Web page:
How To Prepare Samples For Handling

Source(s): Gary R Peiffer

Collecting a sample for identification of a pest or disease problem.


Observe the plant symptoms and collect the right sections. Then bring them in to the Extension office in good condition.

SYMPTOMS: WILTING; YELLOWING, GENERAL PLANT DECLINE could be caused by a root, stem or foliage problem.

If practical and possible: it is best to bring in the entire plant (leaves, stems and an intact root system). Dig the plant out carefully-do not pull it up or you will lose the roots.

SYMPTOMS: TWIG AND BRANCH BLIGHTS AND CANKERS wounds and dieback of the branches and their foliage.

Select specimens which show recent damage or infection. An area where there is a transition (change) from healthy to damaged (dying) or visa versa. The area where there is a wound or damage to the stem is often the point of infection and this is the area that should be examined for a correct diagnosis.

DO NOT include twigs or branches that are entirely dead, or have been dead for a while. These branches would NOT help with a proper diagnosis because several decay fungi would already have been introduced.

SYMPTOMS: FOLIAGE DISEASES can include spots, scorch, curling, mottling, marginal burning, etc.

Select leaves which show early or recent signs or symptoms of infection, not leaves that are entirely dead or long dead. Marginal burning on the edges of the leaves indicate chemical injury or a type of root disorder (physiological, organic or chemical).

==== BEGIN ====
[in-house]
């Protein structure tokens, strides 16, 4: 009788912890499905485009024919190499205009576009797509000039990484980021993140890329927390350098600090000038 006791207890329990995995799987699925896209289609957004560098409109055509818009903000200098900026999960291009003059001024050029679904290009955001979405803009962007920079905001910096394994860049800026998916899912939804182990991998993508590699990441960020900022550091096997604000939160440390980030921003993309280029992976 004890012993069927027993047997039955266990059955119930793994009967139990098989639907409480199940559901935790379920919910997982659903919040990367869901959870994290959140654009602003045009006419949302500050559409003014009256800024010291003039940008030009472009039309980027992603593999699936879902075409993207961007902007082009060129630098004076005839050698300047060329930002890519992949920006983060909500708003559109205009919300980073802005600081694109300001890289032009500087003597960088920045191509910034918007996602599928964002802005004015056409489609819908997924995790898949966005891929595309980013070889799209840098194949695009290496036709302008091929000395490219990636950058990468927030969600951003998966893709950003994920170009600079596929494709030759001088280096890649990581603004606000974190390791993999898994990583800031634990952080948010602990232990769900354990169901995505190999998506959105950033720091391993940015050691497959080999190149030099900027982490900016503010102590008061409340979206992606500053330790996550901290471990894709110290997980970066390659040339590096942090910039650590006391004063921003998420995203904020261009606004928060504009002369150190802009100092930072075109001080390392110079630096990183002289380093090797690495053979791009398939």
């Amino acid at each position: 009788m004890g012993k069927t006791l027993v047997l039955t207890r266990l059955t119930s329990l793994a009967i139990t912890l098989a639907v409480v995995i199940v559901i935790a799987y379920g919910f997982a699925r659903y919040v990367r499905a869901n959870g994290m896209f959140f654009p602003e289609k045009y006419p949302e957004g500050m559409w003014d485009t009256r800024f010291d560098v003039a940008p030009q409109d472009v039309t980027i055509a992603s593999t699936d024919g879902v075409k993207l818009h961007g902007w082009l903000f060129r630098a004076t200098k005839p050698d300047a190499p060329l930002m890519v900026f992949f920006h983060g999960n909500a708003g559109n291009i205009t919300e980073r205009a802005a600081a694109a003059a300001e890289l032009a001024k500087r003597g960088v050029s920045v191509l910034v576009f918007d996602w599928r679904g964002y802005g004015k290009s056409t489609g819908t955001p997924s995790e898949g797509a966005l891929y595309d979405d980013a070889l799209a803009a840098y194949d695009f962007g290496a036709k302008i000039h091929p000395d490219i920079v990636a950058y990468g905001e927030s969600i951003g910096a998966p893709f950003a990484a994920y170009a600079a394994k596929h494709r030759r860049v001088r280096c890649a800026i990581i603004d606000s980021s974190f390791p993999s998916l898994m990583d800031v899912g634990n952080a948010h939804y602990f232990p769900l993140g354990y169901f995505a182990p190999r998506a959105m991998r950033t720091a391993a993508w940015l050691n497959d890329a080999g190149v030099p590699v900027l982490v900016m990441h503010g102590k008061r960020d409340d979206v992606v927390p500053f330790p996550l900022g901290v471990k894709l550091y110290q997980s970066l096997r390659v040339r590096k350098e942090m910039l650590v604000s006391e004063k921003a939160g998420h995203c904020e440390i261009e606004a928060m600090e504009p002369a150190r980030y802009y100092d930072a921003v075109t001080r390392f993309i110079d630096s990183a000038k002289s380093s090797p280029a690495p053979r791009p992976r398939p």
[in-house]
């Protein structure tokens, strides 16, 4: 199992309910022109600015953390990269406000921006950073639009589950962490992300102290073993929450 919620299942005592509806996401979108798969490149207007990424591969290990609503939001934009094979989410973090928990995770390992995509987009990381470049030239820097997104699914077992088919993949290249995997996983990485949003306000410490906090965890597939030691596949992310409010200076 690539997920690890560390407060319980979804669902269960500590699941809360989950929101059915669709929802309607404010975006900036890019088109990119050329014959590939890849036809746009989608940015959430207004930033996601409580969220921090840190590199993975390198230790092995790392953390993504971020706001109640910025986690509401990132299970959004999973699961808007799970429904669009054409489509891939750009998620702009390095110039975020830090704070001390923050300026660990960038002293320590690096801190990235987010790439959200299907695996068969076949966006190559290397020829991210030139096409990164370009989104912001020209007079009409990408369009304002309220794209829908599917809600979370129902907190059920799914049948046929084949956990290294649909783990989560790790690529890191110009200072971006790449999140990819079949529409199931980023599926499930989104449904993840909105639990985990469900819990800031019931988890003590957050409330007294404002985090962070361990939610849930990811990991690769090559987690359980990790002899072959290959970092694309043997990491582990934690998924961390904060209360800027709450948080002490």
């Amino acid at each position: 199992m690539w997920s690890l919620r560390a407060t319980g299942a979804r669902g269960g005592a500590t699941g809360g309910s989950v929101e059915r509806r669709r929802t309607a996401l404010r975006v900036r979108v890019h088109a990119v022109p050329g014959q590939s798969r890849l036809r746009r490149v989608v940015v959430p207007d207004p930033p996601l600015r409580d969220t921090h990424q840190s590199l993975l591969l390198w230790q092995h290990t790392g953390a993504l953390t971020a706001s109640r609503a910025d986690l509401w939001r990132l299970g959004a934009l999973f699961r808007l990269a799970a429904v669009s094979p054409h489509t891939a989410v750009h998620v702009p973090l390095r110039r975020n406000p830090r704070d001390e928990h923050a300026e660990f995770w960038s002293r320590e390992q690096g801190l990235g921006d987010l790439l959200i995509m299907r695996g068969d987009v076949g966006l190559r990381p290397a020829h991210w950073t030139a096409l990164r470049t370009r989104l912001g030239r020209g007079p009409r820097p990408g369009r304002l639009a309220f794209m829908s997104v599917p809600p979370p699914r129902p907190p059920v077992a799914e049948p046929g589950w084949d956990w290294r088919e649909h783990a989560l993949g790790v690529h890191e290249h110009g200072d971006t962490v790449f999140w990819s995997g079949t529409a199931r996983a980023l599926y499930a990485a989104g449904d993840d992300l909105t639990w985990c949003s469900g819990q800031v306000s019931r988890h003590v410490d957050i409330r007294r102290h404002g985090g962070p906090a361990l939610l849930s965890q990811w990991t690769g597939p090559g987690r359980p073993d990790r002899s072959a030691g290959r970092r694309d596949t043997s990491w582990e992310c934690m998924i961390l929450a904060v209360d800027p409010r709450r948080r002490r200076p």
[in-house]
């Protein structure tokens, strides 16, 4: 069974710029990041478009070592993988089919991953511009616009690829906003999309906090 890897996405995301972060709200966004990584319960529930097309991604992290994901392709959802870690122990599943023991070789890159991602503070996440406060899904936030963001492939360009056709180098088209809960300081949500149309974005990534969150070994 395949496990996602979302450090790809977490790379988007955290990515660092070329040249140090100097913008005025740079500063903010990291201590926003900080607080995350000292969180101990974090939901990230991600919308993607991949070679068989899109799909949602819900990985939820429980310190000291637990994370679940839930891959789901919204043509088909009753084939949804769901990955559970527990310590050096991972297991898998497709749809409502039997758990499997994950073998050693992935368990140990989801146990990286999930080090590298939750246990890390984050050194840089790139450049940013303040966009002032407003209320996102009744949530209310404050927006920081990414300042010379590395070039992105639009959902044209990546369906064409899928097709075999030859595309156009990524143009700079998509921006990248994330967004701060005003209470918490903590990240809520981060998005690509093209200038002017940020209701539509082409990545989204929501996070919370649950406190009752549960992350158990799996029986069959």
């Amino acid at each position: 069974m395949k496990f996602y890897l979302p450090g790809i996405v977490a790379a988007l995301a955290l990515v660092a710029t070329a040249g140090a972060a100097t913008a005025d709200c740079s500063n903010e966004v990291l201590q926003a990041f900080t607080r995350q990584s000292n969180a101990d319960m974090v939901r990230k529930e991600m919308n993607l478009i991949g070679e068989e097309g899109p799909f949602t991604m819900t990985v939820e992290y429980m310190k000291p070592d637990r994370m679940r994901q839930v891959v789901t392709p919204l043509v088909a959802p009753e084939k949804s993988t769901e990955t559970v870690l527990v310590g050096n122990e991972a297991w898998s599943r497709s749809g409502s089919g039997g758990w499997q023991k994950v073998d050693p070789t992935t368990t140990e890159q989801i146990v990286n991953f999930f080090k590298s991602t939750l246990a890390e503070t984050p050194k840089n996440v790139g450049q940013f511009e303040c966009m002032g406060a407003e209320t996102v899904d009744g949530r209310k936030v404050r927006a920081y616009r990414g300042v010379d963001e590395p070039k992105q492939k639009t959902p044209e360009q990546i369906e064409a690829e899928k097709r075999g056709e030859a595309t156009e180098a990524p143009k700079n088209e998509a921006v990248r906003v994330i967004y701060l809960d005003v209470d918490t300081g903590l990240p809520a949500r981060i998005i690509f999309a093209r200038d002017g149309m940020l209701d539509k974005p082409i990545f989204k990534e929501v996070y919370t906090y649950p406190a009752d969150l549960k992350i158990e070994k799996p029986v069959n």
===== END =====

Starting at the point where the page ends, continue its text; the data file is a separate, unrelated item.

SYMPTOMS: FRUIT, VEGETABLES FLESHY PLANT ORGANS often related to cultural or disease problems.

When collecting, NEVER select specimens that are showing advanced stages of decayor disease. SELECT fresh specimens which show EARLY stages of a problem-disease.


  • DO NOT allow specimens to lay around several hours or days before bringing into the Extension Office. Rotted or dried, brittle samples are worthless.
  • PICK plant samples right before your trip to the Extension Service office.
  • KEEP SAMPLES COOL – under refrigeration – until you can bring them in.
  • DO NOT allow specimens to over-heat and be destroyed in an automobile.
  • Bring your FRESH specimens in a plastic bag but wrap all plant materials in paper towels before dropping them in the bags.
  • DO NOT add any moisture to these diseased samples.
  • Bring samples- Monday thru Wednesday so that they can go out right away if they need to, we can forward fresh samples to the UGA laboratory. (Samples brought Thursday and
  • Friday will be held until shipping, the following week – and will not be as fresh.)
  • Fill out diagnostic forms as completely as you can.



  • Collect them ALIVE and bring them in alive, undamaged.
  • If you must kill them, place the insects in alcohol.
  • Do NOT crush or smash and bring more than one for ID (bring 3-5 or more).
  • IF POSSIBLE, and available on the plant or in your home, collect and bring in the various life stages of the pest: adult, larva, pupa, egg, etc.
  • DO NOT mail insects in envelopes or on tape – they are impossible to ID due to the handling they receive while in the mail.
  • MAKE NOTES as to where the pest resides, type of damage,host plant, types of chemicals or other controls you have tried, etc. (for ID FORM).


As of 3/5/99, there are a limited number of fees for diagnostic samples.


  • SOIL SAMPLES (basic test) is $6.00. For other specialized soil tests you should call for the current cost.
  • WATER TESTS: basic = $12.00. All specialized water tests, call for current cost.
  • DIAGNOSTIC SAMPLES sent directly to the UGA LAB without going through the local County Agent. These samples circumventing the system are not considered educational samples and are $25 per sample. So, please go through your County Extension office and use the correct forms.
  • (NO CHARGE TO HANDLE: plant ID, nematodes, disease or insect ID)

If you have questions about what can be tested, Call First!

Center Publication Number: 38